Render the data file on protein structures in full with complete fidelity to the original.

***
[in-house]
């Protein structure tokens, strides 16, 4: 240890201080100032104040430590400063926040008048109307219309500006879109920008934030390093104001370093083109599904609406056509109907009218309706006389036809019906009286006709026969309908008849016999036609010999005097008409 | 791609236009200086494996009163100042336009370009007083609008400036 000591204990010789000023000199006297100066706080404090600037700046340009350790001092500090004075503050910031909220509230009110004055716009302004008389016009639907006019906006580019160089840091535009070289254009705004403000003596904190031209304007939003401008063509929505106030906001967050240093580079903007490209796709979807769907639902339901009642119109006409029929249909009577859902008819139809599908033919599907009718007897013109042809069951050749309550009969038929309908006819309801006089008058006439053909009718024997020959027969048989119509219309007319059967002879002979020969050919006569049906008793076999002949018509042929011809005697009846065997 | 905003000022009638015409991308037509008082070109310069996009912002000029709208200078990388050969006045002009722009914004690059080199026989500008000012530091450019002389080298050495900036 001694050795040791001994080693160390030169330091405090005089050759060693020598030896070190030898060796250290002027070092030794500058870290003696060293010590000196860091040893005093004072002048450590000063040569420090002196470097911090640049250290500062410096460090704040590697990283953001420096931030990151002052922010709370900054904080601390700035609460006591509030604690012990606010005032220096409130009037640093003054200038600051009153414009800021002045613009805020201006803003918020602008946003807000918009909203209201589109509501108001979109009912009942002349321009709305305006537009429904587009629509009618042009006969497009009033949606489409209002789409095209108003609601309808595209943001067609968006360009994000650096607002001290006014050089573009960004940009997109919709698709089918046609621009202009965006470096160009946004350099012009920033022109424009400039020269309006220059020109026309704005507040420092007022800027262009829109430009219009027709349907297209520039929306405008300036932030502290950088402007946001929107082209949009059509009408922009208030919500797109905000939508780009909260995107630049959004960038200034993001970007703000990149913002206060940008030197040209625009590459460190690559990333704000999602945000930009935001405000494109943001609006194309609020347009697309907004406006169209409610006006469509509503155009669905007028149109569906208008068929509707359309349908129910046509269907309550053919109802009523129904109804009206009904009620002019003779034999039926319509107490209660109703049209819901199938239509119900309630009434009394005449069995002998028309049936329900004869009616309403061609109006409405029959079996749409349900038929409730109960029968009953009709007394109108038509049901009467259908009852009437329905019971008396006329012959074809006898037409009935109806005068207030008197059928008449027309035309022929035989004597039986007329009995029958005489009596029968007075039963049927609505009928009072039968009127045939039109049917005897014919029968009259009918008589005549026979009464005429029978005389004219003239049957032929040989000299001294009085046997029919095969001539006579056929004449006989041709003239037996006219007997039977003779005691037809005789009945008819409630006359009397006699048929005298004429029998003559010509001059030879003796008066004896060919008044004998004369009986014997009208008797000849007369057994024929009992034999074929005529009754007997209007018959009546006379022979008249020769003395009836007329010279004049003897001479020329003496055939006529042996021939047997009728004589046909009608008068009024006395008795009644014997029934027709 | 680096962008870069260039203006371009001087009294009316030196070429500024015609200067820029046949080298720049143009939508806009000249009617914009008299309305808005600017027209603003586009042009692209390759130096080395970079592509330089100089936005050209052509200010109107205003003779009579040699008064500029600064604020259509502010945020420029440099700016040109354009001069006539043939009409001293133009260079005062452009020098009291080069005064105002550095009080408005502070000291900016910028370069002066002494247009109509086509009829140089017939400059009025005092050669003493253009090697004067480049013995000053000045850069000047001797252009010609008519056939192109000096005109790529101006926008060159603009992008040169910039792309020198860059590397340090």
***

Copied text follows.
[in-house]
């Protein structure tokens, strides 16, 4: 240890201080100032104040430590400063926040008048109307219309500006879109920008934030390093104001370093083109599904609406056509109907009218309706006389036809019906009286006709026969309908008849016999036609010999005097008409 | 791609236009200086494996009163100042336009370009007083609008400036 000591204990010789000023000199006297100066706080404090600037700046340009350790001092500090004075503050910031909220509230009110004055716009302004008389016009639907006019906006580019160089840091535009070289254009705004403000003596904190031209304007939003401008063509929505106030906001967050240093580079903007490209796709979807769907639902339901009642119109006409029929249909009577859902008819139809599908033919599907009718007897013109042809069951050749309550009969038929309908006819309801006089008058006439053909009718024997020959027969048989119509219309007319059967002879002979020969050919006569049906008793076999002949018509042929011809005697009846065997 | 905003000022009638015409991308037509008082070109310069996009912002000029709208200078990388050969006045002009722009914004690059080199026989500008000012530091450019002389080298050495900036 001694050795040791001994080693160390030169330091405090005089050759060693020598030896070190030898060796250290002027070092030794500058870290003696060293010590000196860091040893005093004072002048450590000063040569420090002196470097911090640049250290500062410096460090704040590697990283953001420096931030990151002052922010709370900054904080601390700035609460006591509030604690012990606010005032220096409130009037640093003054200038600051009153414009800021002045613009805020201006803003918020602008946003807000918009909203209201589109509501108001979109009912009942002349321009709305305006537009429904587009629509009618042009006969497009009033949606489409209002789409095209108003609601309808595209943001067609968006360009994000650096607002001290006014050089573009960004940009997109919709698709089918046609621009202009965006470096160009946004350099012009920033022109424009400039020269309006220059020109026309704005507040420092007022800027262009829109430009219009027709349907297209520039929306405008300036932030502290950088402007946001929107082209949009059509009408922009208030919500797109905000939508780009909260995107630049959004960038200034993001970007703000990149913002206060940008030197040209625009590459460190690559990333704000999602945000930009935001405000494109943001609006194309609020347009697309907004406006169209409610006006469509509503155009669905007028149109569906208008068929509707359309349908129910046509269907309550053919109802009523129904109804009206009904009620002019003779034999039926319509107490209660109703049209819901199938239509119900309630009434009394005449069995002998028309049936329900004869009616309403061609109006409405029959079996749409349900038929409730109960029968009953009709007394109108038509049901009467259908009852009437329905019971008396006329012959074809006898037409009935109806005068207030008197059928008449027309035309022929035989004597039986007329009995029958005489009596029968007075039963049927609505009928009072039968009127045939039109049917005897014919029968009259009918008589005549026979009464005429029978005389004219003239049957032929040989000299001294009085046997029919095969001539006579056929004449006989041709003239037996006219007997039977003779005691037809005789009945008819409630006359009397006699048929005298004429029998003559010509001059030879003796008066004896060919008044004998004369009986014997009208008797000849007369057994024929009992034999074929005529009754007997209007018959009546006379022979008249020769003395009836007329010279004049003897001479020329003496055939006529042996021939047997009728004589046909009608008068009024006395008795009644014997029934027709 | 680096962008870069260039203006371009001087009294009316030196070429500024015609200067820029046949080298720049143009939508806009000249009617914009008299309305808005600017027209603003586009042009692209390759130096080395970079592509330089100089936005050209052509200010109107205003003779009579040699008064500029600064604020259509502010945020420029440099700016040109354009001069006539043939009409001293133009260079005062452009020098009291080069005064105002550095009080408005502070000291900016910028370069002066002494247009109509086509009829140089017939400059009025005092050669003493253009090697004067480049013995000053000045850069000047001797252009010609008519056939192109000096005109790529101006926008060159603009992008040169910039792309020198860059590397340090």